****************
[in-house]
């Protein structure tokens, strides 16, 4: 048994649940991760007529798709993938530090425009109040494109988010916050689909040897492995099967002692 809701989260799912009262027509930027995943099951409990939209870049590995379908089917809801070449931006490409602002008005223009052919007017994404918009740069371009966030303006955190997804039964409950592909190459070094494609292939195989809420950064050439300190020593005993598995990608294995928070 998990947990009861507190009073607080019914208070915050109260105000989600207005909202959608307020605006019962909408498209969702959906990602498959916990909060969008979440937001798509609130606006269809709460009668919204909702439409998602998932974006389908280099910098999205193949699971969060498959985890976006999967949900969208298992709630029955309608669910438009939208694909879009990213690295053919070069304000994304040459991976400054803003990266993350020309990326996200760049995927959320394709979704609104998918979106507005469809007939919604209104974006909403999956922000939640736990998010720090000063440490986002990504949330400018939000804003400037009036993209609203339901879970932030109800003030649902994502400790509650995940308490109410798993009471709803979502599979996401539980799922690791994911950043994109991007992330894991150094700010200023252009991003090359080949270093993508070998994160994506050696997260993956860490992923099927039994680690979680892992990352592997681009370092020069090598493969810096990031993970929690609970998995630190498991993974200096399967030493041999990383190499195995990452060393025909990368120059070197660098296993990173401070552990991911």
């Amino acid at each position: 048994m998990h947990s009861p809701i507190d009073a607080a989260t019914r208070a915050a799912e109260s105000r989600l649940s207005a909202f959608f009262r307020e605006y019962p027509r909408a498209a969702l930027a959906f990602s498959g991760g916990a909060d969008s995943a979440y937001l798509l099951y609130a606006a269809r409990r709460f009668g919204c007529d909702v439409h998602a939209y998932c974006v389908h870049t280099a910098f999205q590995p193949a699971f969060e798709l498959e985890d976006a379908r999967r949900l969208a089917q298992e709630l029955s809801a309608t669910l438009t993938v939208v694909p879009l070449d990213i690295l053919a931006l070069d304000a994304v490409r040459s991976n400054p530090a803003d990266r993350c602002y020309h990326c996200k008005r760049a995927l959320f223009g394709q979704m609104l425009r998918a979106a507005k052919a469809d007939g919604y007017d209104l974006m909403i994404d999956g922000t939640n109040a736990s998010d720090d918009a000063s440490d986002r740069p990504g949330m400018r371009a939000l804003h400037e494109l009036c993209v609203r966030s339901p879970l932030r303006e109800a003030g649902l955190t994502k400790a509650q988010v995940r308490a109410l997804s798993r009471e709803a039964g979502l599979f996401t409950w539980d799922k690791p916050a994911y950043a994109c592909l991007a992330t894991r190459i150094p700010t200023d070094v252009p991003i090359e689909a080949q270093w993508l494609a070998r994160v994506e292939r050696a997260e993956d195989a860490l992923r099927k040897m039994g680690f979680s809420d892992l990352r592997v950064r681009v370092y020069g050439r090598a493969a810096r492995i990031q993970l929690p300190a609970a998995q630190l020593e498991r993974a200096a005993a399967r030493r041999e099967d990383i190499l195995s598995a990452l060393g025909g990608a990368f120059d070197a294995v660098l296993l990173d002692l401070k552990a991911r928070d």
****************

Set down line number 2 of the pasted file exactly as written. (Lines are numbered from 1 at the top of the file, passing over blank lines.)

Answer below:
């Protein structure tokens, strides 16, 4: 048994649940991760007529798709993938530090425009109040494109988010916050689909040897492995099967002692 809701989260799912009262027509930027995943099951409990939209870049590995379908089917809801070449931006490409602002008005223009052919007017994404918009740069371009966030303006955190997804039964409950592909190459070094494609292939195989809420950064050439300190020593005993598995990608294995928070 998990947990009861507190009073607080019914208070915050109260105000989600207005909202959608307020605006019962909408498209969702959906990602498959916990909060969008979440937001798509609130606006269809709460009668919204909702439409998602998932974006389908280099910098999205193949699971969060498959985890976006999967949900969208298992709630029955309608669910438009939208694909879009990213690295053919070069304000994304040459991976400054803003990266993350020309990326996200760049995927959320394709979704609104998918979106507005469809007939919604209104974006909403999956922000939640736990998010720090000063440490986002990504949330400018939000804003400037009036993209609203339901879970932030109800003030649902994502400790509650995940308490109410798993009471709803979502599979996401539980799922690791994911950043994109991007992330894991150094700010200023252009991003090359080949270093993508070998994160994506050696997260993956860490992923099927039994680690979680892992990352592997681009370092020069090598493969810096990031993970929690609970998995630190498991993974200096399967030493041999990383190499195995990452060393025909990368120059070197660098296993990173401070552990991911």